10) I Capture the Castle, by Dodie Smith (St. Martin's Griffin alternate cover and Vintage Classics edition) - This one does make me a little sad, because the St. Martin's Griffin edition (left) seems to be one of those conceptual covers that only exists on product pages and not in real life! I love the nature imagery and the Mortmain girls running through the field to their home, and have sought this cover for years to no avail (the only cover I've ever seen is this). Earlier today, as I was looking up Smith's 101 Dalmatians (now that I'm 22, I figure it's time to check out some of the children's classics I never read as a kid!), and saw another Vintage Classics cover I fell in love with on sight (right). It's another really gorgeous evocation of the nature theme, featuring a lake, flowers, and leaves (and a much more appealing color scheme than the standard cover I linked to above!), and hits the nail on the head with the lake being heart-shaped: a really brilliant indicator of one of the central focuses of the book being love and courtship. (One of the love scenes even takes place outdoors!) It's another Vintage Classics edition I'd love to own if I ever get the chance; it might even soothe the sting of the St. Martin's Griffin cover not existing in real life!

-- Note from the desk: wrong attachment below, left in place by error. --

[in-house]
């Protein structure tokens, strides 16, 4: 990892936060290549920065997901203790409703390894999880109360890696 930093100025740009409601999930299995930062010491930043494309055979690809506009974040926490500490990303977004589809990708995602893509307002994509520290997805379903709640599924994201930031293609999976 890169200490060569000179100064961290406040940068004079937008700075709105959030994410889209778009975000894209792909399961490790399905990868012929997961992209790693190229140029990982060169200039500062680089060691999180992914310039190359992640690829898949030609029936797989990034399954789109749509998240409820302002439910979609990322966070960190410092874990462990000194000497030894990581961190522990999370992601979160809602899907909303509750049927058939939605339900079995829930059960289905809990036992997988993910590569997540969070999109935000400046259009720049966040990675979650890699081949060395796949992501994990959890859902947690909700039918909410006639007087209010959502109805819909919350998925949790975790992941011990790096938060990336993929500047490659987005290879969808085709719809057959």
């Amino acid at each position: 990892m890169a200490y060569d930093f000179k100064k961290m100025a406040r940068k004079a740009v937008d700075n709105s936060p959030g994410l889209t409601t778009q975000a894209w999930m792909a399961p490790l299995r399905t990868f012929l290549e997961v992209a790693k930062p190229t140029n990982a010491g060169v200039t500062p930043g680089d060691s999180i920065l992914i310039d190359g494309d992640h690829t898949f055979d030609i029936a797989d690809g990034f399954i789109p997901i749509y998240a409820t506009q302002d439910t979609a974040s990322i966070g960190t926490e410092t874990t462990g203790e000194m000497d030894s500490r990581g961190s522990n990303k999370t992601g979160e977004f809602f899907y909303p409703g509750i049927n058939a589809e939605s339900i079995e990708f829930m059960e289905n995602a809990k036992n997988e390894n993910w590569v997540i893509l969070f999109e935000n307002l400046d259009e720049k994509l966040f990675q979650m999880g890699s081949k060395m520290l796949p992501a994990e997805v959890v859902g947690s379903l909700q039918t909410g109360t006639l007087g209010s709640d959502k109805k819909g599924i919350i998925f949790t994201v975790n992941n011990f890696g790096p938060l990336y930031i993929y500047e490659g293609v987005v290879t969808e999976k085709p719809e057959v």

I'm glad to be back up and running, and hope to really get this blog going again soon. Until next time!

- Trai